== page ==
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#VirtualDulwichFestival on the horizon

Green shoots can be spotted in gardens and hedgerows throughout Dulwich now, bird song is more plentiful, and the promise of spring is in the air. These signs are ones of hope as we emerge from a winter quite unlike any in living memory. The virus, which has quietened each and every corner of the world at some point in the previous year, has at least given science its time to shine with the development now of approved vaccines to help stem the tide of infections.

Although the whole Festival team is dismayed that we cannot bring everyone together in the usual way, one of the great joys of the Festival, we were so glad that we were able to re-group last year and put together an online offering in such a short time. It was also heartening to learn of all the ways in which artists and musicians were reacting creatively to lockdown from making masks to giving online tutorials, from portraits for NHS Heroes and participating in the Artist’s Support Pledge to presenting live rooftop performances in support of the Trussell Trust. The online Dulwich Festival meant that we could highlight all these endeavours.

Flash Fiction & Children’s Art Competition

As we write, the country is still urged to stay at home and that is exactly where we plan to bring the Dulwich Festival to everyone again this year, with a lively mix of music, poetry, art, history and literature online.The Flash Fiction Competition will be open to all and the Children’s Art Competition will provide a wonderful reason to settle any young person down to explore their visual creativity.

Artists’ Open House

Artists’ Open House, a highlight of each Festival which attracts over 250 exhibiting artists, will be presented in a searchable gallery of delights on the website with some artists offering remote workshops or online purchasable items.


There will also be a series of live streamed interviews, talks and music events. Art historian and writer, Dr Melanie Veasey along with fellow writer and artist Dawn Pereira and Loughborough University’s History Of Art Professor, Alison Yarrington, will be looking at the history of Oliffe Richmond’s Striding Man, soon to be restored to its former glory on the site of The Charter School, North Dulwich and reflecting on the role of contemporary art in post-war education.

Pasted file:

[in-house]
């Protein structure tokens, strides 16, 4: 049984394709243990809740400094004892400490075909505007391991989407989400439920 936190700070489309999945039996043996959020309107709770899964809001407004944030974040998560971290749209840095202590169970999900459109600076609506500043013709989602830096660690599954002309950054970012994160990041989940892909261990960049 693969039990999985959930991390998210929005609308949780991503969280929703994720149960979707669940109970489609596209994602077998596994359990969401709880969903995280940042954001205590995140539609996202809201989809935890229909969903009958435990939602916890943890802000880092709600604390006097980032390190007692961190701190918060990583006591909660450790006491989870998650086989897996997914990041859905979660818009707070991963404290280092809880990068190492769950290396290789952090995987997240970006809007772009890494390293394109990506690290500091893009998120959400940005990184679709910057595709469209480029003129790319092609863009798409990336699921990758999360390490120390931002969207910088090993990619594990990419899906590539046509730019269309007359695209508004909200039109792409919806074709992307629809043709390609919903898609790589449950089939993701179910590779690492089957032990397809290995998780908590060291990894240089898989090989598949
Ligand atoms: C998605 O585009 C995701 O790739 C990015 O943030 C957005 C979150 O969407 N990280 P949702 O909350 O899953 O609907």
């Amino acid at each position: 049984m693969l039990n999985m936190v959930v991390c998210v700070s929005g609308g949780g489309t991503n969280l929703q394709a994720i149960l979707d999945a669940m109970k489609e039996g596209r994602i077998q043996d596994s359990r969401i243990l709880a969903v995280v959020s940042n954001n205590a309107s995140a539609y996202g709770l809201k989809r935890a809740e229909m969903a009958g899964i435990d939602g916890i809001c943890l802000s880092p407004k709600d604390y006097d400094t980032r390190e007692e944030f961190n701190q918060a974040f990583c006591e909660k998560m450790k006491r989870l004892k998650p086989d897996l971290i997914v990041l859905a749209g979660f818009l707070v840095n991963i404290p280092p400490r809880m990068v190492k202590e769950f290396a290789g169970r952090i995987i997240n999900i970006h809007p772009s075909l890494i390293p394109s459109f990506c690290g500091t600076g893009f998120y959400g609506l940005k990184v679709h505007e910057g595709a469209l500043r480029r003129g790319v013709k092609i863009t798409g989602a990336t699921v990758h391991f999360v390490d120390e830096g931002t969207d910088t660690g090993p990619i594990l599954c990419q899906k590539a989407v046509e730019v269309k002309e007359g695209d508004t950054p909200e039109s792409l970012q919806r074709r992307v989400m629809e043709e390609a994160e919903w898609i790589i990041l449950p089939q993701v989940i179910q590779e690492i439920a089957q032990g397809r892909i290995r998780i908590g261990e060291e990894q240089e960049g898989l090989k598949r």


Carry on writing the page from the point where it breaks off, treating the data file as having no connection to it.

Sam Lee Image: Penguin Random House

Image: Penguin Random House


Award-winning musician, folk expert and passionate conservationist, Sam Lee will also be joining the Festival to discuss his new book, The Nightingale which reveals in beautiful detail the bird’s song, habitat, characteristics and migration patterns, as well as the environmental issues that threaten its livelihood.

Herne Hill’s Velodrome annual Bushel Basket Championship in the 30’s


One of the annual highlights of the Festival is delving into our green enclave’s history and this year Ian McInnes, of the Dulwich Society, will be giving an illustrated talk; Sports and Sports Personalities in Dulwich 1870-1970. He will cover many of the individual players, teams, grounds and buildings, as well as introducing a selection of the historic national sporting personalities who called the area their home. Who knew that along with hosting the Track Cycling events for the 1948 Olympics, Herne Hill’s Velodrome was also home to the annual Bushel Basket Championship in the 30’s, which saw Market Porters run with baskets stacked on their heads!


Meanwhile on the music front, acclaimed indie-folk quintet, Patch and the Giant will be back by popular demand with their eclectic take on folk music fused with indie, rock and the blues.

More Information

For more events watch this space and if May seems some way away, why not hunt out Dulwich Festival on YouTube to find all our recent films, including the fascinating talk about VE Day given by local historian and author, Brian Green. You may also like to take a break from watching a screen, in which case search online for Sound Cloud and the Dulwich Festival page where you will find a soothing and enlightening podcast exploring the history of Dulwich Village.

The Dulwich Festival is a registered charity run by a team of dedicated trustees, a small number of freelance arts professionals and a band of wonderful volunteers. If you would like to offer your skills in some capacity, do contact the team via

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